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Fortean TimesFortean Times

Fortean Times

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Fortean Times, named after maverick American writer Charles Fort, is one of the world’s most individual and best loved magazines. For over 35 years FT has been chronicling the stranger side of life, delivering a heady mix of weird world news, up-to-date reports and features on every aspect of the unexplained: myths, monsters, ghosts and UFOs rub shoulders with ancient wonders and future science, while expert columnists bring you the latest on everything from cryptozoology to conspiracy theory. Open-minded, well informed and maintaining a healthy sense of humour, FT is the only place to go for a sensible look at our mad planet – it will change the way you see the world.

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United Kingdom
Kieli:
English
Julkaisija:
Dennis Publishing UK
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fortean times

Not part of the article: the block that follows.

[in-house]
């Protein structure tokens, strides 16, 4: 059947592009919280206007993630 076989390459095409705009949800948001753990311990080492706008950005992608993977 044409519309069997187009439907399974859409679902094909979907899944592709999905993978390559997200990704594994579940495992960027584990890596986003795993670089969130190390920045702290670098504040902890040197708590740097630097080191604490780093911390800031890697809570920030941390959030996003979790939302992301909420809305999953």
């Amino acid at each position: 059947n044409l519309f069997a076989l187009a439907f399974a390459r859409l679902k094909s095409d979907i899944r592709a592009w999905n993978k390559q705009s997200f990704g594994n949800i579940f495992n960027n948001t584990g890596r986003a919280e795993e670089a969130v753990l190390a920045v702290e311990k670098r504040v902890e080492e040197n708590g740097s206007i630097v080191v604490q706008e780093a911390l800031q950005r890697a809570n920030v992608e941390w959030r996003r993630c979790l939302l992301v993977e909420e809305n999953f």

EDITOR DAVID SUTTON (drsutton@forteantimes.com) FOUNDING EDITORS BOB RICKARD (bobrickard@mail.com) PAUL SIEVEKING (sieveking@forteantimes.com) ART DIRECTOR ETIENNE GILFILLAN (etienne@forteantimes.com) BOOK REVIEWS EDITOR VAL STEVENSON (val@forteantimes.com) EDITORIAL ASSISTANT ABIGAIL MASON RESIDENT CARTOONIST HUNT EMERSON LICENSING & SYNDICATION FORTEAN TIMES IS AVAILABLE FOR INTERNATIONAL LICENSING AND SYNDICATION – CONTACT: Syndication Manager RYAN CHAMBERS TEL: +44 (0) 20 3890 4027 ryan_chambers@dennis.co.uk Senior Licensing Manager CARLOTTA SERANTONI TEL: +44 (0) 20 3890 3840 carlotta_serantoni@dennis.co.uk Licensing & Syndication Executive NICOLE ADAMS TEL: +44 (0) 20 3890 3998 nicole_adams@dennis.co.uk PUBLISHER DHARMESH MISTRY dharmesh_mistry@ dennis.co.uk CIRCULATION MANAGER JAMES MANGAN james.mangan@ seymour.co.uk EXPORT CIRCULATION MANAGER GERALDINE GROBLER geraldine.grobler@ seymour.co.uk PRODUCTION ASSISTANT HELINA OZYURT helina_ozyurt@ dennis.co.uk GROUP ADVERTISING DIRECTOR LIFESTYLE ANDREA MASON 020 3890 3814 andrea_mason@ dennis.co.uk ACCOUNT MANAGER BRADLEY BEAVER 020 3890 3722 bradley_beaver@ dennis.co.uk ACCOUNT MANAGER IMOGEN WILLIAMS 020 3890 3739 imogen_williams@ dennis.co.uk PRINTED BY WILLIAM GIBBONS & SONS LTD DENNIS PUBLISHING LIMITEDGROUP CFO/COO BRETT REYNOLDSEXECUTIVE DIRECTOR KERIN O’CONNORCHIEF EXECUTIVE JAMES TYECOMPANY FOUNDER FELIX DENNIS…